A Wallaroo joey is currently being hand-raised by zookeepers at Oakland Zoo. The joey was orphaned when his mother passed away, earlier this month, from an infection.
The male joey is approximately 5 months old. He will be receiving round-the-clock nurturing and care until he is about 8 months of age, when a joey normally emerges from a mother’s pouch. At that age, he will be housed with other Wallaroos in the Zoo’s “Wild Australia” exhibit and learn to be independent.
The joey, yet to be named by his keepers, is bottle fed seven times per day with a high-grade baby formula manufactured in Australia called ‘wombaroo’. Bundled inside a makeshift pouch in a temperature-controlled room, he is also given water twice per day for hydration, as the inside of a mother’s pouch provides moisture and warmth.
The joey’s mother, named Maloo, was three years of age and a first-time mother. On March 1, while on exhibit, she had removed the joey from her pouch, an indication to zookeepers of a problem. Oakland Zoo veterinarians examined her, discovering that she was in need of antibiotics due to an infection. She was treated, but sadly died the following day.
“While staff is very sad about the passing of Maloo, we are working with other AZA facilities to be best prepared for the intense care required to successfully hand-raise a Wallaroo. We are keen to get to know the little joey and prepare him for life with the rest of the mob,” said Andrea Dougall, Assistant Zoological Manager at Oakland Zoo.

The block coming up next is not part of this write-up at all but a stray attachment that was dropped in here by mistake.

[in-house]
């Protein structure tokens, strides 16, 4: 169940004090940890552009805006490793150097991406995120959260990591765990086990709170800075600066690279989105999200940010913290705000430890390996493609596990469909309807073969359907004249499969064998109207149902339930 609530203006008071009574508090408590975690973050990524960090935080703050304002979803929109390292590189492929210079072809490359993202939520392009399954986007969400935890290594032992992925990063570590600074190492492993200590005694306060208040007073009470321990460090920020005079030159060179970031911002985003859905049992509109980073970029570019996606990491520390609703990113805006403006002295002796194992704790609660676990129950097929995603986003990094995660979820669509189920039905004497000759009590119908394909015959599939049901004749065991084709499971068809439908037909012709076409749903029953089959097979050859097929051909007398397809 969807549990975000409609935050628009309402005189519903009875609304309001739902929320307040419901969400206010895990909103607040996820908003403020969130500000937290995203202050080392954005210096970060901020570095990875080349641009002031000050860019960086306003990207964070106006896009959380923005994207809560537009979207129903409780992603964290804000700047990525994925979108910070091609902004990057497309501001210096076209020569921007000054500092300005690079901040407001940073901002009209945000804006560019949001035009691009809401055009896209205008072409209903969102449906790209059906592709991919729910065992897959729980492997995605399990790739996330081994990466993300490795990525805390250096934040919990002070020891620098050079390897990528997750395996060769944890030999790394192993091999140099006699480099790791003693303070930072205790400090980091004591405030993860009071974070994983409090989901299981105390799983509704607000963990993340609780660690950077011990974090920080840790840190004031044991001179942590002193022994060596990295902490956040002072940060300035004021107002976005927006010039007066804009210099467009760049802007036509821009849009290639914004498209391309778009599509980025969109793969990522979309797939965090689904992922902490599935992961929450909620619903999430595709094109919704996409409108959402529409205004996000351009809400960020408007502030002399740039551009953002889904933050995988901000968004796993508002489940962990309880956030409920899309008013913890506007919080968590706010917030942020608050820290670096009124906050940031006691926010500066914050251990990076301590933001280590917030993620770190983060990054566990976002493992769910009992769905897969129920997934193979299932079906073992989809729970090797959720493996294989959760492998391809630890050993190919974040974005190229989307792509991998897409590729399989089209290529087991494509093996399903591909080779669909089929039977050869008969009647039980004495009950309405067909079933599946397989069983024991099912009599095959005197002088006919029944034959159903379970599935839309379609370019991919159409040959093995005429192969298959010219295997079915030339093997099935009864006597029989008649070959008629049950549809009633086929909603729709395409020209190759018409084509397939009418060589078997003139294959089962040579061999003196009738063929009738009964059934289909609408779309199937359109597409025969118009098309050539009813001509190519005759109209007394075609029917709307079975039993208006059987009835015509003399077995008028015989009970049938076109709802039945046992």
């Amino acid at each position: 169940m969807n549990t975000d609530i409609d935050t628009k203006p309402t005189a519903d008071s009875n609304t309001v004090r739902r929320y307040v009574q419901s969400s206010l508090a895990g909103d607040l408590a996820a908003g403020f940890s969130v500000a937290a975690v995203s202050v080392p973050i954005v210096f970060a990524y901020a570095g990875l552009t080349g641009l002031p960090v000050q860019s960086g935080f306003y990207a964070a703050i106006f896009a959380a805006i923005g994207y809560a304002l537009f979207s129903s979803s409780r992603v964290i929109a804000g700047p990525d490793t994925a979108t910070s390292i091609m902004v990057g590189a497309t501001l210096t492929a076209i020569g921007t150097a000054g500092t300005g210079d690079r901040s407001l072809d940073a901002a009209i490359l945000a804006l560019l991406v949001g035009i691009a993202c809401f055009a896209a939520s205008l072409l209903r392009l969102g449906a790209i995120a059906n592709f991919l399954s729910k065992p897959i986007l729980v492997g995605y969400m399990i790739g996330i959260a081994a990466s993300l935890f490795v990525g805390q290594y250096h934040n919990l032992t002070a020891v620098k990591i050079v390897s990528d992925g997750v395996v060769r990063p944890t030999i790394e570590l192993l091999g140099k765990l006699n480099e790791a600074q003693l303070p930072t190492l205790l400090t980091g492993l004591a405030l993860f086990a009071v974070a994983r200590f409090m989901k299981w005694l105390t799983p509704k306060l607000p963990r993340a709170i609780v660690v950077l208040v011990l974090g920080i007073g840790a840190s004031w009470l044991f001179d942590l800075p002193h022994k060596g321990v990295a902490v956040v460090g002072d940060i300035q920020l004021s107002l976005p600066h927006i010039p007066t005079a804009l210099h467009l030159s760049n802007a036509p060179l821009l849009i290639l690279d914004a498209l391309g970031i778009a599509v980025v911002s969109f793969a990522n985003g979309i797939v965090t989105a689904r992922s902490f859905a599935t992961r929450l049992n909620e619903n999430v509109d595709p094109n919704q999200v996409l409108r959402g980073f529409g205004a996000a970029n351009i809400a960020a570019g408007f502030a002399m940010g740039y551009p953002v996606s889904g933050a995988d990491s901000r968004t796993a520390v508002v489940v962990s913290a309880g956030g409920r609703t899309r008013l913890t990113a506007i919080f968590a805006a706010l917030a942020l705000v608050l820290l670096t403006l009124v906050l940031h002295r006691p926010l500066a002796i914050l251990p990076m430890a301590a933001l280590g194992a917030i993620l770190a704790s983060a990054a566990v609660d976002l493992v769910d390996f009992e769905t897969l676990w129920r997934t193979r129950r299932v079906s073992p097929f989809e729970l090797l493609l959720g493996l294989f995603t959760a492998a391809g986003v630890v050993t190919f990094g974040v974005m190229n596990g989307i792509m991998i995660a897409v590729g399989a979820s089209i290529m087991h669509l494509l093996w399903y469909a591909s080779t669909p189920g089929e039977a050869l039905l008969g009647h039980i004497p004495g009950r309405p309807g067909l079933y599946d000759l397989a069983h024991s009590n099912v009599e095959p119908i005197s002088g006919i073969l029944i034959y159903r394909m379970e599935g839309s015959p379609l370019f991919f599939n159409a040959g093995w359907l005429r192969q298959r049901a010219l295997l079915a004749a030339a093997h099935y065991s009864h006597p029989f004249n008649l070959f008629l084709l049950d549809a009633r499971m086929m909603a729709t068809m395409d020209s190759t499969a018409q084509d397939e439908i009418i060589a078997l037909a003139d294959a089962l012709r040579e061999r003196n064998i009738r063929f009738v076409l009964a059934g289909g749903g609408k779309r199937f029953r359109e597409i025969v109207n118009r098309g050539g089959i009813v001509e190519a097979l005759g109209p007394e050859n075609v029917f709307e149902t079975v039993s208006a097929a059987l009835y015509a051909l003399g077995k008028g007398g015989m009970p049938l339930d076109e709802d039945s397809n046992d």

Keepers are taking the joey outside for sun twice per day, and zoo veterinarians are also closely monitoring the infant’s progress. In addition to weight monitoring, tail length, feet, and head size are measured during daily physical exams to ensure health and proper growth. This hands-on infant care will continue for the next three months, until he has grown enough to live independently.
The Wallaroo (Macropus robustus or wallaroo) is any of three closely related species of moderately large macropod, intermediate in size between Kangaroos and Wallabies. The word "wallaroo" is from Dharug (Australian Aboriginal language) walaru.
In general, a large, slim-bodied macropod of the open plains is called a "kangaroo"; a small to medium-sized one, particularly if it is relatively thickset, is a "wallaby": most Wallaroos are only a little smaller than a kangaroo, fairly thickset, and are found in open country. All share a particular habit of stance: wrists raised, elbows tucked close into the body, and shoulders thrown back, and all have a large, black-skinned rhinarium.